Toxic chemicals responsible for shutting down a Lexington elementary school earlier this month are likely present in hundreds of Massachusetts schools and other buildings, raising growing concerns that schools will be forced to choose between expensive cleanups and letting these toxins remain.
For nearly thirty years the chemicals known as PCBs, or polychlorinated biphenyls, were added to commercial-grade caulking. PCBs were banned in 1977 because of links to cancer and other health problems, but the toxic substance remains in many buildings built before the ban.
Contaminated caulking is the likely source of contamination at Estabrook Elementary School in Lexington. Crews have been working since last month to remove the contaminated caulk.
How many other schools in Massachusetts have the potentially cancer-causing PCBs in them? No one knows for sure.
But records from the Massachusetts School Building Authority reveal 956 public schools in Massachusetts were built between 1950 and 1978, when PCBs were used in caulking. That's 54% of public schools in the state.
Robert Herrick, senior lecturer at the Harvard School of Public Health, said that while the health risk of contaminated caulk in schools is still unclear, but there’s no doubt that PCBs are dangerous.
’I think that's really the question that remains to be answered. There's no doubt that PCBs are extremely toxic,’ said Herrick.
Herrick, whose research exposed caulking as a source of PCB contamination, said buildings that might have contaminated caulking should test for PCBs even though it's not required.
He also believes some schools and building owners are reluctant to test because if they find contamination, they're required by the federal government to clean it up.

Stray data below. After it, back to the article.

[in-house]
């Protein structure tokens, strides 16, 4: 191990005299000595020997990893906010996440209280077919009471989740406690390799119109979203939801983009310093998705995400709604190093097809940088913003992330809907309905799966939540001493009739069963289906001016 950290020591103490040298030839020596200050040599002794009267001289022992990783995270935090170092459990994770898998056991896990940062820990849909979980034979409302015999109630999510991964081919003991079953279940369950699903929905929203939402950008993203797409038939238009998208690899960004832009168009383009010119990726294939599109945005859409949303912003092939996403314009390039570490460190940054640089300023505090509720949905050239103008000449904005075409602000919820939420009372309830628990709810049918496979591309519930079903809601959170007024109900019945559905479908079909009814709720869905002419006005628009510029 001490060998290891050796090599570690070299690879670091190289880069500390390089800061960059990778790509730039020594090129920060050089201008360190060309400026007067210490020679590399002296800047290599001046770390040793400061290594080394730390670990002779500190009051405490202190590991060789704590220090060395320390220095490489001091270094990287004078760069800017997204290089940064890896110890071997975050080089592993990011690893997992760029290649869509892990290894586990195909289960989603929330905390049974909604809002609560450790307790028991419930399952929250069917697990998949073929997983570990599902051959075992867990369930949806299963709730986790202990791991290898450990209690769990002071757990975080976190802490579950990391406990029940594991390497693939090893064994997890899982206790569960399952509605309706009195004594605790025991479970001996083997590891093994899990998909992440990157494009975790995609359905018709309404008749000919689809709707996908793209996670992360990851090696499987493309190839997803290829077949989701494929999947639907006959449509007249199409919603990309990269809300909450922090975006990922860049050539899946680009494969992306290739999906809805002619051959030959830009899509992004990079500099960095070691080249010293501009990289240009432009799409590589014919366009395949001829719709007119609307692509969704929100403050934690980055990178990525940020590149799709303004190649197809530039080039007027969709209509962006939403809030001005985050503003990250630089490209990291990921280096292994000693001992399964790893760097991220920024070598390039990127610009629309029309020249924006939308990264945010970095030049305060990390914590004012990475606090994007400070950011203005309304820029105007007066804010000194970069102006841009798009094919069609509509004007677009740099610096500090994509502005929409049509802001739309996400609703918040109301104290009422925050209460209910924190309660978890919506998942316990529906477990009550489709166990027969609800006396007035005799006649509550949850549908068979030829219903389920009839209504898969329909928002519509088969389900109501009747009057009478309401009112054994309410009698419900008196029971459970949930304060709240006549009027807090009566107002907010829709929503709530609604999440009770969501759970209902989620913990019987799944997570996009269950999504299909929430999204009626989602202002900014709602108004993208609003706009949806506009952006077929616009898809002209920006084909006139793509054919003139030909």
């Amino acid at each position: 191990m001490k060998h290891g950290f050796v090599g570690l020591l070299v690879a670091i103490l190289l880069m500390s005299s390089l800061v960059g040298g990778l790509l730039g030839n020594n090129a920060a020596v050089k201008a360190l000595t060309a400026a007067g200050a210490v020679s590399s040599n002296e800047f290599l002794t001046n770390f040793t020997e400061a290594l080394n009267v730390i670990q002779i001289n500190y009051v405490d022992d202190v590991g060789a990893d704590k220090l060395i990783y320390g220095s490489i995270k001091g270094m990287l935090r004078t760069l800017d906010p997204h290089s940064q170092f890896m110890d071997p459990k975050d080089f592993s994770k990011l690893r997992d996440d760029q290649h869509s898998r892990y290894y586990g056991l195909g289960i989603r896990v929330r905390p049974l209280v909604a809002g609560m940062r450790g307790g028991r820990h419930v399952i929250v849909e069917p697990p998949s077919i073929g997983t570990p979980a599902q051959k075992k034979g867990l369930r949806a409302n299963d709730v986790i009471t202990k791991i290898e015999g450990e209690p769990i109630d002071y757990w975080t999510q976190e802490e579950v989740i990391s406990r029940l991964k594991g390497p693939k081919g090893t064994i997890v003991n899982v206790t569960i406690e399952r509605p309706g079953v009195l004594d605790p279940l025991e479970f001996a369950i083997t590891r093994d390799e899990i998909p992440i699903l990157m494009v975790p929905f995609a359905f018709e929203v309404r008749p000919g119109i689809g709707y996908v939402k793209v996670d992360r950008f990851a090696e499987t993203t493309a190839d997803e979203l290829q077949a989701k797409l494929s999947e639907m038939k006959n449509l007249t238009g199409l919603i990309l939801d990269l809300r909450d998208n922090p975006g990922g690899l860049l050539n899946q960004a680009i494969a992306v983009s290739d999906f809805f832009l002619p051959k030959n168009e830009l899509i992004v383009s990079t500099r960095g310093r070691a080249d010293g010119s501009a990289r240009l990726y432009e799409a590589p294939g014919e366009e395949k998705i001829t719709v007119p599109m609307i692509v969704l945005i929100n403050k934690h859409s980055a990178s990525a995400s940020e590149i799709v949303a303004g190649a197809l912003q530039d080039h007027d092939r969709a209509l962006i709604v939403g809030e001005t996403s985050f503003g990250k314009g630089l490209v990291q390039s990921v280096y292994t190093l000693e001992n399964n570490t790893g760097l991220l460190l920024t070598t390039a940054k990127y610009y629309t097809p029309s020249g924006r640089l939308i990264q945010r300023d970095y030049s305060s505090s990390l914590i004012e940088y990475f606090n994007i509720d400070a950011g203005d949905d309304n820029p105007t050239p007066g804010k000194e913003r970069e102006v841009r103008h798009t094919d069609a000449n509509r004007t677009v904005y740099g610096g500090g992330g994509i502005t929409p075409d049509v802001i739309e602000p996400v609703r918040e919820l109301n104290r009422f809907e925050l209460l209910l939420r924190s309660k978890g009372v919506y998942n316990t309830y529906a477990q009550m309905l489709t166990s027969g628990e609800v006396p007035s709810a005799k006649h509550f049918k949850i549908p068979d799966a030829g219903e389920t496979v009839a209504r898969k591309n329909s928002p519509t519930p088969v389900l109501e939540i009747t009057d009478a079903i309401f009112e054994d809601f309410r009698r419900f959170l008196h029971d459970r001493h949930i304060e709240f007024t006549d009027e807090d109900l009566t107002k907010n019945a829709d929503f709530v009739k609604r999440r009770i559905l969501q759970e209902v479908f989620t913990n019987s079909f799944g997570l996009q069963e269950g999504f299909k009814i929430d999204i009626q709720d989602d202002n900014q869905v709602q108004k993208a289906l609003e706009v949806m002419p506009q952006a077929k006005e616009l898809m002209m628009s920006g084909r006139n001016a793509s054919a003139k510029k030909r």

’The loophole is that the regulation has no requirement that you have to do the testing in the first place. So in a sense there's a bit of a disincentive to actually look for it,’ Herrick said.
Not testing can create other problems, as New York City recently discovered.
’The downside of not looking for it, and this is what happened in New York City is, you just go in and replace those windows and remove those materials without taking the appropriate precautions and you can spread contamination throughout the building. Then you have a bigger problem then you would have had in the first place,’ Herrick said.
So how many schools in Massachusetts have tested for PCBs?
No one's keeping track. But the school construction records obtained by FOX Undercover show that 667 schools built when PCBs were used have replaced or renovated their windows -- all without any testing requirement.
The EPA requires building owners only to notify the agency when PCBs are found. So far, just five public schools in this state have reported finding PCBs, including the Murphy School Dorchester.
The school found the PCBs in caulking while preparing to fix leaks at the school. It remains open while the PCBs are removed.
’Is it safe for students to be here while this is going on?’ asked FOX Undercover’s Mike Beaudet.
’Yes,’ said Boston Public Schools facilities manager Jeff Lane. ’We're monitoring the work practices. We're monitoring the air quality. We're checking inside. Making sure that things are safe for the kids. We wouldn't do it any other way.’
State public health officials worry about a rush to remove PCBs from schools, which could inadvertently spread the PCBs further. The state health department advises schools to leave potentially contaminated caulking alone so long as it’s in good condition.
’My biggest concern as a public health person is that when you disturb it you can pretty much guarantee that you will have levels of PCBs in the indoor environment of the building,’ said Suzanne Condon, associate commissioner at the state Department of Public Health.
Condon also points to the high cost of removing the PCBs as another reason not to rush to removal.
’Our advice that was issued this past December basically says if the material is intact it is highly unlikely to cause any kind of an exposure problem,’ she said.
But Harvard’s Robert Herrick says he's not convinced leaving the caulking alone is the best idea even if it appears intact because the lifespan for the caulking is about 20 years.
’Should this become a priority,’ asked FOX Undercover’s Beaudet.
’I do think it should,’ Herrick replied. ’There really needs to be a national survey to just determine the extent of this problem.’
The EPA does say that the problem doesn’t extend to single-family homes, where the potentially contaminated caulking was not used.